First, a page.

Serving: 1Tbsp, Calories: 60kcal, Carbohydrates: 1g, Protein: 1g, Fat: 7g, Saturated Fat: 1g, Sodium: 1mg, Potassium: 1mg, Fiber: 1g, Sugar: 1g, Vitamin A: 1IU, Vitamin C: 1mg, Calcium: 1mg, Iron: 1mg

    Nutrition information is automatically calculated, so should only be used as an approximation.

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    Recipe Rating


    1. K says:

      Could I use a small oven safe soup bowl to roast?

      1. Support @ Alphafoodie says:

        Hi there,
        Yes, that should work if there is enough space.

    2. Joleen says:

      I am wondering if there is a reason I couldn’t just put the garlic and olive oil in a mason jar and roast it IN the jar? The jars are heat safe and it would be one less dish to wash.

      1. Support @ Alphafoodie says:

        Hi Joleen,
        Mason jars are not designed for oven use and there is a high probability that your jar will break during or after roasting. It’s also probably best to use a flat pan for the garlic to get roasted evenly. I hope this answers your question.

    3. MaxS says:

      5 stars
      This sounds yummy! Could I make this with minced garlic, instead of whole cloves?

      1. Support @ Alphafoodie says:

        Hi Max,
        Yes, you can make garlic confit with minced garlic, but the resulting confit may not have the same texture and flavor as traditional garlic confit made with whole garlic cloves. I recommend sticking to cloves.

    4. Mana says:

      Hi!!! I made this 3-4 days ago and forgot to put it in fridge, it was in the closet. is it still safe to put in fridge or should I toss it?

      1. Support @ Alphafoodie says:

        Hi Mana,
        It’s best that the garlic confit is refrigerated as soon as possible (as soon as it’s cooled to room temperature). When stored improperly and at room temperature, there is a risk of botulism.

    5. Saul says:

      5 stars
      Thank you for the recipie. I have two questions: first, if my oven does not have ventilated function what is needed to change? Second, if I separate oil from cloves will i need special care for the oil regarding botulism or can I treat the oil like new oil?
      Thank you for your answers.

      1. Support @ Alphafoodie says:

        Hi Saul,
        If your oven doesn’t have the fan/ventilator function, you can roast the garlic confit at 230ºF/110ºC. Slow-roast for about 2 hours. You can check earlier if the garlic is tender and lightly golden but not too browned.
        The garlic confit and infused oil should be refrigerated and used within 2 weeks. I hope this helps.

        1. Wendy says:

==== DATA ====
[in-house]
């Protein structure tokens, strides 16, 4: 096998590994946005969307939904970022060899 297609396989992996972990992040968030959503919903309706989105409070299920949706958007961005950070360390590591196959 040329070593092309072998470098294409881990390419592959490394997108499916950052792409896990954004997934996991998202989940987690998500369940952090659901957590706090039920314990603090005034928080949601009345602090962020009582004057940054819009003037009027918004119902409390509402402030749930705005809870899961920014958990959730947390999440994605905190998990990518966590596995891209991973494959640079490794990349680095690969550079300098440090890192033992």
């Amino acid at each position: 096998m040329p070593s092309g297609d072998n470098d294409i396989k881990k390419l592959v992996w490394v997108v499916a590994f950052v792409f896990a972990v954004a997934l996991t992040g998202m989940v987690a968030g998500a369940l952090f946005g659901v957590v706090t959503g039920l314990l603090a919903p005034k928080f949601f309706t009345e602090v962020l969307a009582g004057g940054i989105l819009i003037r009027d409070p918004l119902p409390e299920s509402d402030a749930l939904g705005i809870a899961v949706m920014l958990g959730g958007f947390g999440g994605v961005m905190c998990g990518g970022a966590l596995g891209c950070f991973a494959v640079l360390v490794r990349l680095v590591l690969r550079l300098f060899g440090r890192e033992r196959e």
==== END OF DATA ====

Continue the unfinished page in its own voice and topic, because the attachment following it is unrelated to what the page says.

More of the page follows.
Hello. Once the peeled garlic and oil mixture is ready to roast, is it okay to leave it out for 12 to 15 hours before roasting? I guess I’m trying to ask is will the eventual roasting process prevent the risk of botulism that may have been created by leaving it out before roasting as long as it is refrigerated within an hour or so of roasting?

        2. Support @ Alphafoodie says:

          Hi Wendy,
          12 to 15 hours should still be safe, it usually starts growing around 2 weeks.

    6. Ann says:

      Cannot wait to try this! I want garlic on everything. Do you roast it covered or uncovered in the oven? Thanks.

      1. Support @ Alphafoodie says:

        Hi Ann,
        The garlic is roasted uncovered. I hope you give this recipe a try.

    7. Jenice says:

      5 stars
      Alpha Foodie always has the best recipes and this one does not disappoint!

    8. Elisavet says:

      5 stars
      Great recipe. I am from Greece and here we have a very similar mixture/sauce which we call ‘skordalia’ (garlic sauce) and it has pretty much the same ingredients with the addition of bread or potatoes and also I think that vinegar is used instead of lemon. Also I’ve eaten in a tavern and made it myself the above ‘skordalia’ with bread, vinegar and pistachios which is an amazing version. Love your blog and instagram account 🙂

      1. Support @ Alphafoodie says:

        Thank you for your comment, Elisavet. These recipes sound delicious. 🙂

        1. Nilay says:

          Do we do it with dry or fresh garlic?

        2. Support @ Alphafoodie says:

          Hi Nilay,
          Fresh garlic 🙂

    9. Sue R says:

      I’d love to make it but it still worries me with the health risks. Any idea if the freezing method might make it even more safer?

      1. Support @ Alphafoodie says:

        Hi Sue,
        As long as you store it in the refrigerator or freezer, that reduces the health risks.

    10. Mayra says:

      It looks like you used rosemary, not thyme. They look very different from each other.

      1. Samira @ Alphafoodie says:

        Hi Mayra,
        thanks ever so much for pointing that out, you’re right of course, it was a typo. I fixed it now. thanks again 🙂